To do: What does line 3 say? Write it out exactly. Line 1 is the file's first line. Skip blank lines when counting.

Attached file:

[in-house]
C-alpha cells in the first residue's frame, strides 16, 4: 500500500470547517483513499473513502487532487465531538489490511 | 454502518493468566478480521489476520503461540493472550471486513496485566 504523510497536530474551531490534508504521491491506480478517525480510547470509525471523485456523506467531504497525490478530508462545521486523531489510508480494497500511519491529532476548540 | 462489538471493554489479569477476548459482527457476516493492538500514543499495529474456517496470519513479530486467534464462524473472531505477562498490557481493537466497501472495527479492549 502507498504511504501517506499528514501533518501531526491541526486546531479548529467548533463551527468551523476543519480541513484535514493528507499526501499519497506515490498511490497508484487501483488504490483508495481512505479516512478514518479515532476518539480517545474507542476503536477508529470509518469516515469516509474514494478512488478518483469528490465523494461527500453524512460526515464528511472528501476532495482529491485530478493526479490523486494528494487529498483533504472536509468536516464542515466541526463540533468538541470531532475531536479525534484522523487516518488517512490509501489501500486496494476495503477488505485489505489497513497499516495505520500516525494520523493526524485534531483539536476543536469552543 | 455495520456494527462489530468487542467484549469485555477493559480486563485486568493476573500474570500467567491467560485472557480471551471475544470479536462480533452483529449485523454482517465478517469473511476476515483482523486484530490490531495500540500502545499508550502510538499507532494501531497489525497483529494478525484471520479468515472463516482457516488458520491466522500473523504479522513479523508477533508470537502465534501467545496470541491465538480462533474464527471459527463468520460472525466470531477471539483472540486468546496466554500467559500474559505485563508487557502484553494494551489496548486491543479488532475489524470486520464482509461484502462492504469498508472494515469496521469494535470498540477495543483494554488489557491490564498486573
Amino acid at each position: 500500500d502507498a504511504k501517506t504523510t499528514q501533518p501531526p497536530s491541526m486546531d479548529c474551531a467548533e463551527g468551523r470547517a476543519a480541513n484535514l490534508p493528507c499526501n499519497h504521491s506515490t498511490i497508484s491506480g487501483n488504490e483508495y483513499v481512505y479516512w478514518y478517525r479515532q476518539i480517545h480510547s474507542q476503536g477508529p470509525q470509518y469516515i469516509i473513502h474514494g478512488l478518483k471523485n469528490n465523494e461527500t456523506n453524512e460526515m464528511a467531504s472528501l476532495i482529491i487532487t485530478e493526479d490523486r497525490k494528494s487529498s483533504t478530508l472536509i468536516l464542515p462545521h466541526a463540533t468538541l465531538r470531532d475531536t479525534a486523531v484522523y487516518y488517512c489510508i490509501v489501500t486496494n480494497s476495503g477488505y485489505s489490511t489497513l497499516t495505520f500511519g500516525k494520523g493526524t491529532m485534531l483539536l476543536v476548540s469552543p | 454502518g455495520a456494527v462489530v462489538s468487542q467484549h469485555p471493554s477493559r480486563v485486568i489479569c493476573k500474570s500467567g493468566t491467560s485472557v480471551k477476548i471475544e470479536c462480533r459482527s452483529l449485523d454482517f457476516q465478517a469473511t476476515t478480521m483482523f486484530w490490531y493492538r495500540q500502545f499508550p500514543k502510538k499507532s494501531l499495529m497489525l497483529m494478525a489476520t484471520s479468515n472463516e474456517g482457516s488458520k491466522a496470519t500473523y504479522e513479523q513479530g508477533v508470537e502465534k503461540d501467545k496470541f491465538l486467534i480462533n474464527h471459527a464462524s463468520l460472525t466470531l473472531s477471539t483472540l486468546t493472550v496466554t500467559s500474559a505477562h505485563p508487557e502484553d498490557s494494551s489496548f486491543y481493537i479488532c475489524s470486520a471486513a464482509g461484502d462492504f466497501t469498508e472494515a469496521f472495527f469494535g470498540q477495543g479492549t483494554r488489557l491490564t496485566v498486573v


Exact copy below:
Amino acid at each position: 500500500d502507498a504511504k501517506t504523510t499528514q501533518p501531526p497536530s491541526m486546531d479548529c474551531a467548533e463551527g468551523r470547517a476543519a480541513n484535514l490534508p493528507c499526501n499519497h504521491s506515490t498511490i497508484s491506480g487501483n488504490e483508495y483513499v481512505y479516512w478514518y478517525r479515532q476518539i480517545h480510547s474507542q476503536g477508529p470509525q470509518y469516515i469516509i473513502h474514494g478512488l478518483k471523485n469528490n465523494e461527500t456523506n453524512e460526515m464528511a467531504s472528501l476532495i482529491i487532487t485530478e493526479d490523486r497525490k494528494s487529498s483533504t478530508l472536509i468536516l464542515p462545521h466541526a463540533t468538541l465531538r470531532d475531536t479525534a486523531v484522523y487516518y488517512c489510508i490509501v489501500t486496494n480494497s476495503g477488505y485489505s489490511t489497513l497499516t495505520f500511519g500516525k494520523g493526524t491529532m485534531l483539536l476543536v476548540s469552543p | 454502518g455495520a456494527v462489530v462489538s468487542q467484549h469485555p471493554s477493559r480486563v485486568i489479569c493476573k500474570s500467567g493468566t491467560s485472557v480471551k477476548i471475544e470479536c462480533r459482527s452483529l449485523d454482517f457476516q465478517a469473511t476476515t478480521m483482523f486484530w490490531y493492538r495500540q500502545f499508550p500514543k502510538k499507532s494501531l499495529m497489525l497483529m494478525a489476520t484471520s479468515n472463516e474456517g482457516s488458520k491466522a496470519t500473523y504479522e513479523q513479530g508477533v508470537e502465534k503461540d501467545k496470541f491465538l486467534i480462533n474464527h471459527a464462524s463468520l460472525t466470531l473472531s477471539t483472540l486468546t493472550v496466554t500467559s500474559a505477562h505485563p508487557e502484553d498490557s494494551s489496548f486491543y481493537i479488532c475489524s470486520a471486513a464482509g461484502d462492504f466497501t469498508e472494515a469496521f472495527f469494535g470498540q477495543g479492549t483494554r488489557l491490564t496485566v498486573v